Indiana University Research & Creative Activity

A Child's Life

Volume 25 Number 2
Spring 2003

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Photo by Dexter Gormley, IMDL

Photo by Dexter Gormley, IMDL

Baby Steps and Beyond

by Ceci Jones Schrock

I have big plans for my baby daughter, Valerie. Besides being a columnist for the New York Times and a celebrated visual artist, she also could discover the cure for cancer, I think. What better way to unleash her scientific aptitudes than as a test subject in a world-famous lab?

Indiana University Bloomington’s Infant Motor Development Laboratory,to be exact, where Valerie has participated in two experiments under the careful study of its director, developmental psychologist and Professor of Psychology Esther Thelen.

Established in 1985, Thelen’s unassuming lab is a colorful and friendly space where hundreds of babies have been studied—and where Thelen formulated what is now the dominant theoretical viewpoint for the field of infant motor development.

The Body Instructs the Brain

Thelen takes a dynamic systems approach to infant motor development. Simply put, that means she believes that all the parts of a system work together to create some action—for example, a baby successfully grasping a toy. The limbs, the muscles, and the baby’s visual perception of a toy all unite to produce the reaching movement.

Before Thelen’s approach took hold in the field, most developmental psychologists subscribed to the neuromaturational theory of infant motor development, which holds that as the brain gets bigger and better, it instructs the body to do more complicated things. In this view, a 2-month-old baby can’t successfully reach for toys because her brain is not mature enough.

Thelen turned this idea on its head.

“Dynamic systems theories depart from conventional approaches because they seek to understand the overall behavior of a system not by dissecting it into parts, but by asking how and under what circumstances the parts cooperate to produce a whole pattern,” she explains.

Babies learn new motor skills such as reaching and sitting, Thelen says, by problem-solving and figuring out how to do things in their environment. The body, therefore, instructs the brain.

“Babies are constantly trying to figure out things like ‘How am I going to look around?’ and ‘How am I going to see that nice smiley face?’ I believe the behavior we see is not residing somewhere in the brain. Instead, it emerges in the movement,” says Thelen.

Thelen’s innovative dynamic systems approach has earned her international renown. She is president of the Society for Research in Child Development, past president of the International Society for Infant Studies, and a recipient of the MERIT Award from the National Institutes of Health, which funds much of her research.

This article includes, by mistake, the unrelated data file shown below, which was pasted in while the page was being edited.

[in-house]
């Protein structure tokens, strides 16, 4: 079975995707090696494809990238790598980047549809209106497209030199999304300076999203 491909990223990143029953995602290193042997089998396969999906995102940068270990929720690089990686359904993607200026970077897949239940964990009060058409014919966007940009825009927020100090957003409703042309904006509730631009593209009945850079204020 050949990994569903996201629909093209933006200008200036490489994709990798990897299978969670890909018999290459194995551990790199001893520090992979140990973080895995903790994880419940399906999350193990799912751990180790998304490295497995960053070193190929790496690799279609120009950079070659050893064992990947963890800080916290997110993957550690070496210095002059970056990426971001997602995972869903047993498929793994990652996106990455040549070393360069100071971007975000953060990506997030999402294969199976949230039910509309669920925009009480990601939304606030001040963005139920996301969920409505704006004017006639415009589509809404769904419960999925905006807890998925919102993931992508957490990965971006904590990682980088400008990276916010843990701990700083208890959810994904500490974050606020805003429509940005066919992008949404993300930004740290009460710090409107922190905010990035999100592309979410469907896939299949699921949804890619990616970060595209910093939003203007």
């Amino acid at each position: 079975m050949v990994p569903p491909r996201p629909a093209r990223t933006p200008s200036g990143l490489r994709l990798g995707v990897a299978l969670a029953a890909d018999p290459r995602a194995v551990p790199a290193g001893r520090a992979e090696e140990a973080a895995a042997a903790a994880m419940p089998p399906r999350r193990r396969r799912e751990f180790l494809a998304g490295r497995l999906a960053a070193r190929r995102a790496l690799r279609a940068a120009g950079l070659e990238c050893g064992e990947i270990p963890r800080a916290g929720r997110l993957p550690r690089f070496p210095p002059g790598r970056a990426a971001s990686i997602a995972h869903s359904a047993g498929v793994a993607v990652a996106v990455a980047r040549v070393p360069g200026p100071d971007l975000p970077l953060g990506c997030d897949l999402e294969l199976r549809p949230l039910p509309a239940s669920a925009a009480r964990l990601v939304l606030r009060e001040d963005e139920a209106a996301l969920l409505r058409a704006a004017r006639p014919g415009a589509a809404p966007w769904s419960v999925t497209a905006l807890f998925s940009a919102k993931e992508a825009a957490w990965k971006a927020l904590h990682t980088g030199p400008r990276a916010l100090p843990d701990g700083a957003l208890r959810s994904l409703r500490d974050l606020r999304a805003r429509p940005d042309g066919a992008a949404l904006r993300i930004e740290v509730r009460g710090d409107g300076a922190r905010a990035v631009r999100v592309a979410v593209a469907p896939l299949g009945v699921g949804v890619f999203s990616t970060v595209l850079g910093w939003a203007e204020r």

That research has been featured on television programs ranging from Scientific American Frontiers to a BBC documentary series called Horizon. In July 2002, producers from The Discovery Channel came to Thelen’s lab to film segments for a three-part Discovery Health series on infant development.

“If you want to work with a leading light in infant motor development, you would be hard-pressed to find anyone better than Esther,” says Christopher Smethurst, a post-doctoral associate who came from England to work in Thelen’s lab.

Thelen’s pioneering work is not just academic. Her theories have had a large impact on the field of pediatric physical therapy as well, which used to follow a rigid developmental sequence based on neuromaturational theory. Turning more toward the biomechanical properties of babies, the American Physical Therapy Association now runs seminars on the dynamic systems model.

Tots in the Tank

Thelen’s well-known fish tank experiment demonstrates her assertion that behavior emerges in movement. Newborn infants exhibit an early stepping reflex. When supported under the armpits with feet lowered to a table, a baby will take “steps.” This only lasts for a month or two. After that, it was thought that the reflex becomes inhibited by other parts of the brain as the baby matures.

But was it really inhibited?

Anyone who’s ever been around babies knows they kick—a lot. They kick when they’re happy, when they’re hungry, when they’re excited, when they’re mad. Lay a young baby down on a blanket or put her in an infant seat, and that baby will soon be flailing her little legs.Thelen noticed that all that kicking looked like stepping in a lying-down position. She wondered, How could the maturing brain exert an inhibitory influence in one posture but not in another?

Thelen considered what else was happening with the baby’s body. An infant’s constant eating and sleeping leads to some very chubby thighs. Does gravity make it hard for her to lift her legs once she starts putting on baby fat?

To test this hypothesis, Thelen put 2-month-olds in torso-deep warm water in a large fish tank. Since heavy limbs would be buoyant underwater, she waited to see if the stepping resumed.

“As predicted, our wet and slippery subjects all stepped like crazy,” says Thelen. “Before then, no one had thought about what the nervous system was moving—a pair of big, fat legs!”

Thelen has experimented with treadmills, too, which also restored the lost stepping reflex. Held upright and placed on a special tabletop treadmill, babies were able to produce coordinated and alternating steps.